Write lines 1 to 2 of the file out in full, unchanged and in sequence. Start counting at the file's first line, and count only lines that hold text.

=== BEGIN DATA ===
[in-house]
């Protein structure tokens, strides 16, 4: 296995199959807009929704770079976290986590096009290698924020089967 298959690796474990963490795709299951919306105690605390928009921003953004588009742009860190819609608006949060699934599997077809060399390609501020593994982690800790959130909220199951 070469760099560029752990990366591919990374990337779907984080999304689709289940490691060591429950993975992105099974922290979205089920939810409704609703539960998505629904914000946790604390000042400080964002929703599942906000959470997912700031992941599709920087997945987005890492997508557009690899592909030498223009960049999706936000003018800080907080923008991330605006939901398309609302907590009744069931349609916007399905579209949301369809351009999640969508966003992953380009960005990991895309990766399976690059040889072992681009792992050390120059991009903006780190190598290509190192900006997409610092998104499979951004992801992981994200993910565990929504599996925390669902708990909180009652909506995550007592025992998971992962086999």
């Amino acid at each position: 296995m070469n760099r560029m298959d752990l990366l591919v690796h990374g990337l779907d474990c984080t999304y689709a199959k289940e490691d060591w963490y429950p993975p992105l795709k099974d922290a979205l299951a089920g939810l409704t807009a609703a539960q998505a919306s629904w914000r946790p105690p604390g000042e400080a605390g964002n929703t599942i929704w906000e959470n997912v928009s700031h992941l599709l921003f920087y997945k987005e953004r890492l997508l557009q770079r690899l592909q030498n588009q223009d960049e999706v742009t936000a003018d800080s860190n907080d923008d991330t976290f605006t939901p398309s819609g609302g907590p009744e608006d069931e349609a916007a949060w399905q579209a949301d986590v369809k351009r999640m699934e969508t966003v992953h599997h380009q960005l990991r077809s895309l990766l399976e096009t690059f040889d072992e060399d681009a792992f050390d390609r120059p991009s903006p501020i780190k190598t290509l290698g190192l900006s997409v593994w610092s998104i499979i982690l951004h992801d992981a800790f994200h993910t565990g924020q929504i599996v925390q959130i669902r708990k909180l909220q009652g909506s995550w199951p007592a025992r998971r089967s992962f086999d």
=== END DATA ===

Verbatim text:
[in-house]
């Protein structure tokens, strides 16, 4: 296995199959807009929704770079976290986590096009290698924020089967 298959690796474990963490795709299951919306105690605390928009921003953004588009742009860190819609608006949060699934599997077809060399390609501020593994982690800790959130909220199951 070469760099560029752990990366591919990374990337779907984080999304689709289940490691060591429950993975992105099974922290979205089920939810409704609703539960998505629904914000946790604390000042400080964002929703599942906000959470997912700031992941599709920087997945987005890492997508557009690899592909030498223009960049999706936000003018800080907080923008991330605006939901398309609302907590009744069931349609916007399905579209949301369809351009999640969508966003992953380009960005990991895309990766399976690059040889072992681009792992050390120059991009903006780190190598290509190192900006997409610092998104499979951004992801992981994200993910565990929504599996925390669902708990909180009652909506995550007592025992998971992962086999």